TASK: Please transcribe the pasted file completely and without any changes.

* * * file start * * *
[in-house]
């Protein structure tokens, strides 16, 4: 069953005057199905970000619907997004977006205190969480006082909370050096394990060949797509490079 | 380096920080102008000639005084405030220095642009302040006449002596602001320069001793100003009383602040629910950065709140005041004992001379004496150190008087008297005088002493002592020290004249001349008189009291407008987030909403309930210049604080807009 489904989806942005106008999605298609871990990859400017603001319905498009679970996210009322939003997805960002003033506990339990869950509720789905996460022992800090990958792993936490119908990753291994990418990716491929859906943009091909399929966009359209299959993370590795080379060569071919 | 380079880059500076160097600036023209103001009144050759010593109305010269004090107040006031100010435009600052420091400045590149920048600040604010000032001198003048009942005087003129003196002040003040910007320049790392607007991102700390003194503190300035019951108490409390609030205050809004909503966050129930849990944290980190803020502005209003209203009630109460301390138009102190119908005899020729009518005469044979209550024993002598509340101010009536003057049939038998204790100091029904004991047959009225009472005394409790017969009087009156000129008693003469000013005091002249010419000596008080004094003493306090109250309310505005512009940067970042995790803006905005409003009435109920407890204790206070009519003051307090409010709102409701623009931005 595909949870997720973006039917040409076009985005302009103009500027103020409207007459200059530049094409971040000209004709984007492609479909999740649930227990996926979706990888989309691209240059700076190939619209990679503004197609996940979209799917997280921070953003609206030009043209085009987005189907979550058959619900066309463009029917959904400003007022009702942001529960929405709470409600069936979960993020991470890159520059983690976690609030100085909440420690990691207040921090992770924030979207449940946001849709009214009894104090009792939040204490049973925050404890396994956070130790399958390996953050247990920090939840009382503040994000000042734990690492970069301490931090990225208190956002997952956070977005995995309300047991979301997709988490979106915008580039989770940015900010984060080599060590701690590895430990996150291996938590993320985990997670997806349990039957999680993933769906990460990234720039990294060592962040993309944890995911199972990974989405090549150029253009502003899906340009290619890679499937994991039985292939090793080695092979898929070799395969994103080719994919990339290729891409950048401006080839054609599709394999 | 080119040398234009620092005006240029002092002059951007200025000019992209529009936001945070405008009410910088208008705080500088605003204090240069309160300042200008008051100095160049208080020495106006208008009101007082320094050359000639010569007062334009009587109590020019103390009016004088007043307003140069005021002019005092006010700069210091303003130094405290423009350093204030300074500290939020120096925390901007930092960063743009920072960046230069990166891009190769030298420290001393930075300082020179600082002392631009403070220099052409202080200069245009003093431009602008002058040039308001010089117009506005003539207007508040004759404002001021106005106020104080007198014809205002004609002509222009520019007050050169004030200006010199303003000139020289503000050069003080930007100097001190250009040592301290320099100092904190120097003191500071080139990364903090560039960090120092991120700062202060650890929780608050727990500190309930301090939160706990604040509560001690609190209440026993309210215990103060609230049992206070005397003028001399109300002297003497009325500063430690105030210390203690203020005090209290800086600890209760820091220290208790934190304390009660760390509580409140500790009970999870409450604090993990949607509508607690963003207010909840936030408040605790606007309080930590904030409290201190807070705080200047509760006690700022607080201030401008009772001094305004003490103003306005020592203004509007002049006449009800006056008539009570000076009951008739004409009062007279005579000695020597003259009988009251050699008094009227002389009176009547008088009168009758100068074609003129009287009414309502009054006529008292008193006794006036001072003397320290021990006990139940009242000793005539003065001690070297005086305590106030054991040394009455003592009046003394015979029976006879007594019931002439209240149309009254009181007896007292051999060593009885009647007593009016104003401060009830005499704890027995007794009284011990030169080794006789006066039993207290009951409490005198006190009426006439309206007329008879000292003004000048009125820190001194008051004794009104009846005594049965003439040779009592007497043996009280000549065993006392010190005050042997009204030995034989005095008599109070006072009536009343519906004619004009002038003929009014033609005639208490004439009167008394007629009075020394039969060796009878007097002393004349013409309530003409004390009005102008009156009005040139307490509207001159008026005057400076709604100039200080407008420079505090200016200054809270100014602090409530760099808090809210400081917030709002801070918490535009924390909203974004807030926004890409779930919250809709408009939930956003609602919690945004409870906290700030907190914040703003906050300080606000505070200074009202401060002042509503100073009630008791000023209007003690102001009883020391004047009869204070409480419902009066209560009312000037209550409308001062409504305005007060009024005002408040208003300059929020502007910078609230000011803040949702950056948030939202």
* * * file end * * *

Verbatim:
[in-house]
């Protein structure tokens, strides 16, 4: 069953005057199905970000619907997004977006205190969480006082909370050096394990060949797509490079 | 380096920080102008000639005084405030220095642009302040006449002596602001320069001793100003009383602040629910950065709140005041004992001379004496150190008087008297005088002493002592020290004249001349008189009291407008987030909403309930210049604080807009 489904989806942005106008999605298609871990990859400017603001319905498009679970996210009322939003997805960002003033506990339990869950509720789905996460022992800090990958792993936490119908990753291994990418990716491929859906943009091909399929966009359209299959993370590795080379060569071919 | 380079880059500076160097600036023209103001009144050759010593109305010269004090107040006031100010435009600052420091400045590149920048600040604010000032001198003048009942005087003129003196002040003040910007320049790392607007991102700390003194503190300035019951108490409390609030205050809004909503966050129930849990944290980190803020502005209003209203009630109460301390138009102190119908005899020729009518005469044979209550024993002598509340101010009536003057049939038998204790100091029904004991047959009225009472005394409790017969009087009156000129008693003469000013005091002249010419000596008080004094003493306090109250309310505005512009940067970042995790803006905005409003009435109920407890204790206070009519003051307090409010709102409701623009931005 595909949870997720973006039917040409076009985005302009103009500027103020409207007459200059530049094409971040000209004709984007492609479909999740649930227990996926979706990888989309691209240059700076190939619209990679503004197609996940979209799917997280921070953003609206030009043209085009987005189907979550058959619900066309463009029917959904400003007022009702942001529960929405709470409600069936979960993020991470890159520059983690976690609030100085909440420690990691207040921090992770924030979207449940946001849709009214009894104090009792939040204490049973925050404890396994956070130790399958390996953050247990920090939840009382503040994000000042734990690492970069301490931090990225208190956002997952956070977005995995309300047991979301997709988490979106915008580039989770940015900010984060080599060590701690590895430990996150291996938590993320985990997670997806349990039957999680993933769906990460990234720039990294060592962040993309944890995911199972990974989405090549150029253009502003899906340009290619890679499937994991039985292939090793080695092979898929070799395969994103080719994919990339290729891409950048401006080839054609599709394999 | 080119040398234009620092005006240029002092002059951007200025000019992209529009936001945070405008009410910088208008705080500088605003204090240069309160300042200008008051100095160049208080020495106006208008009101007082320094050359000639010569007062334009009587109590020019103390009016004088007043307003140069005021002019005092006010700069210091303003130094405290423009350093204030300074500290939020120096925390901007930092960063743009920072960046230069990166891009190769030298420290001393930075300082020179600082002392631009403070220099052409202080200069245009003093431009602008002058040039308001010089117009506005003539207007508040004759404002001021106005106020104080007198014809205002004609002509222009520019007050050169004030200006010199303003000139020289503000050069003080930007100097001190250009040592301290320099100092904190120097003191500071080139990364903090560039960090120092991120700062202060650890929780608050727990500190309930301090939160706990604040509560001690609190209440026993309210215990103060609230049992206070005397003028001399109300002297003497009325500063430690105030210390203690203020005090209290800086600890209760820091220290208790934190304390009660760390509580409140500790009970999870409450604090993990949607509508607690963003207010909840936030408040605790606007309080930590904030409290201190807070705080200047509760006690700022607080201030401008009772001094305004003490103003306005020592203004509007002049006449009800006056008539009570000076009951008739004409009062007279005579000695020597003259009988009251050699008094009227002389009176009547008088009168009758100068074609003129009287009414309502009054006529008292008193006794006036001072003397320290021990006990139940009242000793005539003065001690070297005086305590106030054991040394009455003592009046003394015979029976006879007594019931002439209240149309009254009181007896007292051999060593009885009647007593009016104003401060009830005499704890027995007794009284011990030169080794006789006066039993207290009951409490005198006190009426006439309206007329008879000292003004000048009125820190001194008051004794009104009846005594049965003439040779009592007497043996009280000549065993006392010190005050042997009204030995034989005095008599109070006072009536009343519906004619004009002038003929009014033609005639208490004439009167008394007629009075020394039969060796009878007097002393004349013409309530003409004390009005102008009156009005040139307490509207001159008026005057400076709604100039200080407008420079505090200016200054809270100014602090409530760099808090809210400081917030709002801070918490535009924390909203974004807030926004890409779930919250809709408009939930956003609602919690945004409870906290700030907190914040703003906050300080606000505070200074009202401060002042509503100073009630008791000023209007003690102001009883020391004047009869204070409480419902009066209560009312000037209550409308001062409504305005007060009024005002408040208003300059929020502007910078609230000011803040949702950056948030939202």